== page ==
In The Tank – “Blackfish” Review


Blackfish is a film SeaWorld doesn’t want you to see. Although they declined to actually be interviewed for the film, the aquatic theme park did manage to send out a PR blast refuting some of the information presented in the provocative new documentary. They are no doubt correct in feeling like the film embellishes some of the particulars because of clever editing, manipulative music, and what have you. But what film doesn’t enhance reality even a little? Films are geared toward eliciting a response, usually an emotional one. That said, some startling facts regarding captive killer whales still remain and there is no denying the power and horror of some of the film’s images.

The narrative of Blackfish traces the history of a very large male orca named Tilikum. It goes all the way back to his capture in 1983, his early years at a ma-and-pa SeaWorld called Sealand, through his years at SeaWorld, and finally his part in the OSHA vs. SeaWorld trial. In that time, Tilikum was involved in 3 “accidental” deaths including the most widely known 2010 incident that left Dawn Brancheau dead. What the film argues, using a bevy of former SeaWorld trainers, whale experts, and eye witnesses, is that SeaWorld knows these animals are a threat to humans as well as to themselves and other orcas and yet they continue to train, breed, and hold them. Over time, whenever a whale acts out, the movie claims that SeaWorld covers it up, spins the story, blames the trainer, and continues raking in the cash. Laced throughout the film are cheesy SeaWorld ads that play like ironic interstitials during an otherwise sober movie.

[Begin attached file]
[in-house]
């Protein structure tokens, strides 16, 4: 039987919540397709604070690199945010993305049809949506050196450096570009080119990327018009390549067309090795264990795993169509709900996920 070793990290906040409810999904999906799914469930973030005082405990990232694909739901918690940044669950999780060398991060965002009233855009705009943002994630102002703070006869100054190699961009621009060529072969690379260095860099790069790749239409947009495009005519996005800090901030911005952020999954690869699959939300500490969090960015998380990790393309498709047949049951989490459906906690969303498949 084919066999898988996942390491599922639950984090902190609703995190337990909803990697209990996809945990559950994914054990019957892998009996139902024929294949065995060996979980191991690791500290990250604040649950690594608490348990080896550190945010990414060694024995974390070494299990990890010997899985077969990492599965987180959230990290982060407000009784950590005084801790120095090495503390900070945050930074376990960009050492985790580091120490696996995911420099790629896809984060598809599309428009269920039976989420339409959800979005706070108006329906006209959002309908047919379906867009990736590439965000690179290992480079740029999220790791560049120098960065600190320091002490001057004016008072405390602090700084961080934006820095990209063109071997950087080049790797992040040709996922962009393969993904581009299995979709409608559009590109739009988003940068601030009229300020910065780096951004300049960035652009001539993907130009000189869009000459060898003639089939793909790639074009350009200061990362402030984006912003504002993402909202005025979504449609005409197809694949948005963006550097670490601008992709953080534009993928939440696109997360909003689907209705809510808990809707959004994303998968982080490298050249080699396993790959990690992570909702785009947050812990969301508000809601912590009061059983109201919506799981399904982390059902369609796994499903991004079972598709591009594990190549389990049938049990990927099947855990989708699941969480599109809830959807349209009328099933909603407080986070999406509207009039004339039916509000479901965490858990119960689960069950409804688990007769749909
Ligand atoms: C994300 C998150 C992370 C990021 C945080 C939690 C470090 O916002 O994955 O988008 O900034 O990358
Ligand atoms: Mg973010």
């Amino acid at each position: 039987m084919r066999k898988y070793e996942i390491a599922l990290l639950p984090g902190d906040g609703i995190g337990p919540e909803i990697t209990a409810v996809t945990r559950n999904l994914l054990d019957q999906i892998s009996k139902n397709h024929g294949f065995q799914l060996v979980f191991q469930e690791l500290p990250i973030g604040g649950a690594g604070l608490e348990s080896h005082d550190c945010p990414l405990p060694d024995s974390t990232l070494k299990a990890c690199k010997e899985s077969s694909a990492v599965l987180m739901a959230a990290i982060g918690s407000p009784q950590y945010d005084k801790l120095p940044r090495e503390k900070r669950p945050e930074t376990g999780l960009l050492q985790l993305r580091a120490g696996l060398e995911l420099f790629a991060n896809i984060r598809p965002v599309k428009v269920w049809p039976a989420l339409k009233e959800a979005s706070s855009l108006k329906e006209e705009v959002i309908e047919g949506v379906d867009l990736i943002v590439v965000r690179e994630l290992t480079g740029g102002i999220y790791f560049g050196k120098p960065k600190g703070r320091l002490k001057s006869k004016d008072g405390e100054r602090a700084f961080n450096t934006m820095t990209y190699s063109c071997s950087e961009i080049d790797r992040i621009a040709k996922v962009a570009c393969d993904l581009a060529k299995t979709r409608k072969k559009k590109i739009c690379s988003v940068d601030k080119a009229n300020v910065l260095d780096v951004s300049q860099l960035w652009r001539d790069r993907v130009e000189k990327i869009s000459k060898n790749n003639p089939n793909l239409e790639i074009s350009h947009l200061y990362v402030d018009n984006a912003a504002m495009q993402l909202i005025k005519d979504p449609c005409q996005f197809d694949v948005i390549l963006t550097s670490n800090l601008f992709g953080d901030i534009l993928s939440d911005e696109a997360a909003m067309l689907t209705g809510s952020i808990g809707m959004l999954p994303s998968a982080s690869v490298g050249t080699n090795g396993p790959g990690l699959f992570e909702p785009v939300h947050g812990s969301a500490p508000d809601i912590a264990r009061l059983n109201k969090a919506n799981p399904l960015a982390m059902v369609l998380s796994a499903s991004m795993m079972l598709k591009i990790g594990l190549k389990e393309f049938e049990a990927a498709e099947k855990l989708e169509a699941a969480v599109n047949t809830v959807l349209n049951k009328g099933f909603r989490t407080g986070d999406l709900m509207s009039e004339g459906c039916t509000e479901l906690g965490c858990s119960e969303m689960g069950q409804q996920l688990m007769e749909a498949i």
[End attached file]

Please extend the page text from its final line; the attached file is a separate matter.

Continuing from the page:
It always comes down to the money and SeaWorld has plenty of it. Holding these creatures captive shortens their lifespan, interferes with their social structures, and increases their aggression. Morally it’s wrong, no matter how much money is involved or even how much goodwill you engender toward marine biology. The film does run out of steam near the end. Unlike The Cove, this film doesn’t build toward a big cathartic payoff. There’s plenty of harrowing footage it’s just not saved for the end. One sequence of a trainer repeatedly being pulled under is particularly bone chilling. More scientific testimony would have been nice but there’s more than enough here to suggest culpability. It’s a film that wants to, and should, make you angry, and perhaps rethink that next vacation.


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